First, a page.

Jan Magnussen wins twice at Jyllands-Ringen; the championship is now down to a duel between Jason Watt and John Nielsen. The number of title candidates for this year's Danish Touringcar Championship was narrowed down to just two drivers...
Jan Magnussen wins twice at Jyllands-Ringen; the championship is now down to a duel between Jason Watt and John Nielsen.
The number of title candidates for this year's Danish Touringcar Championship was narrowed down to just two drivers following this weekend's double-header at Jyllands-Ringen. Before the weekend three drivers had realistic chances of lifting the coveted title, but having broken a drive shaft twice BMW driver Casper Elgaard now only has a mathematical chance. Rival Jason Watt also had his share of trouble. Twice his Peugeot 307 GTI ran into problems with fuel starvation, but a win in Saturday's first race means that he still holds the championship lead from John Nielsen, who was having a weekend running just outside the top three positions with lots of lead in his BMW 320i.
Honda driver Henrik Larsen took the lead in race one from Jason Watt, but within a couple of laps it was evident that Watt was faster. Following a few attempts Watt finally succeded in passing the diminutive driver who then did not have any problems in holding on to second place. Third place was more hotly contested. Initially the position was held by 2000 European Rally Champion Henrik Lundgaard, but midway through the race the tyres on his Toyota started to go off. He then tried in vain to keep Michael Carlsen at bay, but on lap 10 the reigning champion found a way by, while youngster Martin Jensen did the trick one lap later.
Watt's teammate Jan Magnussen had started race one from the back row after having his qualification time disallowed for a yellow flag infringement, but a superb lap saw him start race two from pole. With zero ballast in his car the ALMS regular took the lead into the first corner, where he was initially challenged by previous winner Mike Legarth. But then the latter was punted into a spin and all hell broke loose with a total of six cars retiring as a consequence of the accident.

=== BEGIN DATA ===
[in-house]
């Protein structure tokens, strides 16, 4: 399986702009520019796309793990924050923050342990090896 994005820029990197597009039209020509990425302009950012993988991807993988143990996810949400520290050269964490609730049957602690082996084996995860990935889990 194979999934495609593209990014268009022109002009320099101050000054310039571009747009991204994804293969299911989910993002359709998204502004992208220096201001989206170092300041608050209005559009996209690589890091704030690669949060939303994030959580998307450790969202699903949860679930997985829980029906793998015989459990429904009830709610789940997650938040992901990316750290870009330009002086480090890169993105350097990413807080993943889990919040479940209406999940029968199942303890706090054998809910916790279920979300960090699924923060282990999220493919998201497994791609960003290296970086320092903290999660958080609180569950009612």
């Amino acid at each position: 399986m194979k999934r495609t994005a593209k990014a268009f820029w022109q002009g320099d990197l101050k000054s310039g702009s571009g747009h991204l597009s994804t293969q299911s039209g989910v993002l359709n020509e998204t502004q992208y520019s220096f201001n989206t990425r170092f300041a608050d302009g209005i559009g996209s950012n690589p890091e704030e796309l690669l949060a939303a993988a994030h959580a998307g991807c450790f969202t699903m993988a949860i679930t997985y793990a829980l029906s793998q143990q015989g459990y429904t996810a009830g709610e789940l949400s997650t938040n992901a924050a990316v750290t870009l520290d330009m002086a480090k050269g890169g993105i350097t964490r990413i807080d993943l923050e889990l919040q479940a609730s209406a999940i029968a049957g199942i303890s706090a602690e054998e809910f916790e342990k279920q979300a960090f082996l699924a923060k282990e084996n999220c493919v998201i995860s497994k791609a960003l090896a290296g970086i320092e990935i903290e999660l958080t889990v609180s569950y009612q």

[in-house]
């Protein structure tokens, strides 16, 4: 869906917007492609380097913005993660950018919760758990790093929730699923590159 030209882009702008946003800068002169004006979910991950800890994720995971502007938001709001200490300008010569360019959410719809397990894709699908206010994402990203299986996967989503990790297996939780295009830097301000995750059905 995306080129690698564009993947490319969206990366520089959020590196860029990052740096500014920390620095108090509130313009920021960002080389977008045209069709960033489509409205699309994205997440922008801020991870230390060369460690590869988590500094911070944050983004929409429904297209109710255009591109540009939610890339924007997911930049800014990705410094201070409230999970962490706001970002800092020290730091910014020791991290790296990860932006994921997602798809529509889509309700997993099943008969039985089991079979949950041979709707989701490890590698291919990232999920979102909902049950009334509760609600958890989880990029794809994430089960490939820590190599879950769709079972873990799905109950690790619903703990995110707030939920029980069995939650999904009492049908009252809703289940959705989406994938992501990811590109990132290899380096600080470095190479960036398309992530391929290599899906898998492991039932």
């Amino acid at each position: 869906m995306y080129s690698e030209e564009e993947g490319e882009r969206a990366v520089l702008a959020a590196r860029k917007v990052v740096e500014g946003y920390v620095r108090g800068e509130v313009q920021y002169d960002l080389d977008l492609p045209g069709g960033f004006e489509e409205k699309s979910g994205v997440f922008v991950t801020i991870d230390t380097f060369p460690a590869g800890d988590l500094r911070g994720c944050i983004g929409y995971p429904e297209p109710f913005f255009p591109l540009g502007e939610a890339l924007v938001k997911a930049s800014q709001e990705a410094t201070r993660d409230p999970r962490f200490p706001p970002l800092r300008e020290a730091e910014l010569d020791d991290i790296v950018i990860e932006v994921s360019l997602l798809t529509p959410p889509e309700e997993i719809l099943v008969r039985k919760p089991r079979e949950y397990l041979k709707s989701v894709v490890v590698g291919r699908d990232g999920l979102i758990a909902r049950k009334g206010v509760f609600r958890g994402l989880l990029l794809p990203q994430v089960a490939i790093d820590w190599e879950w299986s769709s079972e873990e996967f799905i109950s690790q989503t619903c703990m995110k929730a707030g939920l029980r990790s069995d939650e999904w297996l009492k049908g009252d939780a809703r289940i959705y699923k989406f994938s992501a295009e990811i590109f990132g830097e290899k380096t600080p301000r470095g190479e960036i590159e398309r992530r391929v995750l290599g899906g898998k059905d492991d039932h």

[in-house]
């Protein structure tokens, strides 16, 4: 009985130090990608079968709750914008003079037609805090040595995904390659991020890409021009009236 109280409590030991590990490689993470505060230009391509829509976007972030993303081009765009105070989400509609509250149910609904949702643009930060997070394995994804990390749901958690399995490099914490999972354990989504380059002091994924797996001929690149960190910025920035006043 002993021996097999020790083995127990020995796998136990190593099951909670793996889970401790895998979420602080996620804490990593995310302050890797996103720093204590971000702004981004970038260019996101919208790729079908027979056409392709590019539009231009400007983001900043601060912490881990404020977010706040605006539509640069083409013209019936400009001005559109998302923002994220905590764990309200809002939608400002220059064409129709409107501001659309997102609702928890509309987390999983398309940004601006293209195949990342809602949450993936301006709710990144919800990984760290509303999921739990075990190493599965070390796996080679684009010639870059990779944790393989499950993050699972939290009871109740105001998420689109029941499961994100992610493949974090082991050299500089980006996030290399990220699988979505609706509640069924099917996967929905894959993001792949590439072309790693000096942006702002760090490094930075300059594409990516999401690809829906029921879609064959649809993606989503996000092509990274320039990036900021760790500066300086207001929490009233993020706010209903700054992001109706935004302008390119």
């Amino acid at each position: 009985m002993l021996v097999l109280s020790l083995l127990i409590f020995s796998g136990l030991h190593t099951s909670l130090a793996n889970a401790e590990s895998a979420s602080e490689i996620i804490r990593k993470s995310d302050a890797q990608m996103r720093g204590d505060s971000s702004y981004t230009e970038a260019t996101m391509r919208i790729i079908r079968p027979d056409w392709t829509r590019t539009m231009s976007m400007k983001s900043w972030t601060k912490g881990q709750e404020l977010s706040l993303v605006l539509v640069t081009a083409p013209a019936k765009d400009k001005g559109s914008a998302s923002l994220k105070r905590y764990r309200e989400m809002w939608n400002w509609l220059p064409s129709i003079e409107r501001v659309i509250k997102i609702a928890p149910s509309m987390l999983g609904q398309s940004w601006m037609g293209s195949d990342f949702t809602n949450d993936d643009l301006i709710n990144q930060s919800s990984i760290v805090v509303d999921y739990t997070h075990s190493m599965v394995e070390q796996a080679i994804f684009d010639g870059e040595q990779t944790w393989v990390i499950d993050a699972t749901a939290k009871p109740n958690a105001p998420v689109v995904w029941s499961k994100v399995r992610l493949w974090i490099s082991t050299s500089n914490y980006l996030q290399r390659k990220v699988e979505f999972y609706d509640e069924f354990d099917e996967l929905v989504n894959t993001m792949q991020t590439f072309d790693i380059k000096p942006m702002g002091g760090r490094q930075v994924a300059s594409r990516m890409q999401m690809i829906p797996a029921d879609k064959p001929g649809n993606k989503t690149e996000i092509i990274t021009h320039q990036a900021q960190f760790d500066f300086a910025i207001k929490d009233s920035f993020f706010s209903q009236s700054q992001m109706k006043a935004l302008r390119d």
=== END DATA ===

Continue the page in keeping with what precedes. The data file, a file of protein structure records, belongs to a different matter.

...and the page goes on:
When the safety car again left the circuit, Magnussen soon opened up a sizeable lead to Watt, who midway through the race was under heavy pressure from Lundgaard, who had previously demoted both Henrik Larsen and Martin Jensen. Lundgaard also had in mind that he did want to ruin his tyres again, but with a few laps to go the pair got closer, with Lundgaard finally getting by with two laps to go. But as Watt also had to let teammate Martin Jensen as well as Jesper Sylvest and the Team Essex Invest pair of John Nielsen and Casper Elgaard by, it was apparent the he had a technical problem.
"My engine suddenly did not want to pick up the fuel properly and instead it took in to much air, so it started to misfire," Watt explained.
For Lundgaard the two first races did not have a happy ending either. The after race scrutineering showed his Toyota to be equipped with wheels which did not comply with the regulations, so he was excluded from race one and two.
For race three, however, the ex-rally driver had qualified on pole position, and he made a perfect start to lead from Henrik Larsen with Kurt Thiim and Jacob Kristensen next up. Again Magnussen was an also-ran with gearbox problems, thus his race turned out to be a qualifying session.
On lap two Thiim found a way past Henrik Larsen, who was finding life difficult with his understeering Honda Civic. Behind him was teammate Jacob Kristensen, until the latter was demoted by Jason Watt and Michael Carlsen on successive laps. For three laps Larsen, Watt and Carlsen ran like a 12 wheeler, but then Larsen couldn't hold them at bay any longer and had to let both slip by. At the front Lundgaard was enjoying a huge margin, and even though Thiim managed to close it towards the end of the race, he could finally take his first race win in the Danish Touringcar Championship.
For race four Magnussen was again on pole, and even though he made a good getaway, Thiim equalled him. Halfway round the first lap the latter had his best possibility of taking the lead, and even though the pair ran side by side through several corners, Magnussen managed to defend the lead.
Now it was Thiim's turn to defend himself, as Jason Watt and Henrik Lundgaard lay close behind. But within a couple of laps Thiim had built a small cushion to them, and as Magnussen also had made a mistake or two, the gap between the leading pair was down to just four tenths midway through the race. But then the gap opened up again, and it was apparent that Magnussen would take his second win of the weekend.
Third place looked liked going to Watt, but then on lap 12 his Peugeot started to slow and eventually drive into the pit, the fuel problem having reoccured. This promoted Lundgaard to third, but he was not having an easy time. Towards the end of the race a whole queue had gather behind him, with Michael Carlsen leading the attack from John Nielsen and Casper Elgaard.
The latter had made the drive of the day. For the second time in a weekend a drive shaft had broken on his BMW in heat three, and he thus spent heat four driving from 25th on the grid to sixth at the chequered flag. His championship chances, however, went down the drain due to this problem, and even though Watt also had to retire from race four, the battle is now between Watt and John Nielsen, the latter spending a weekend carrying a lot of lead in his BMW.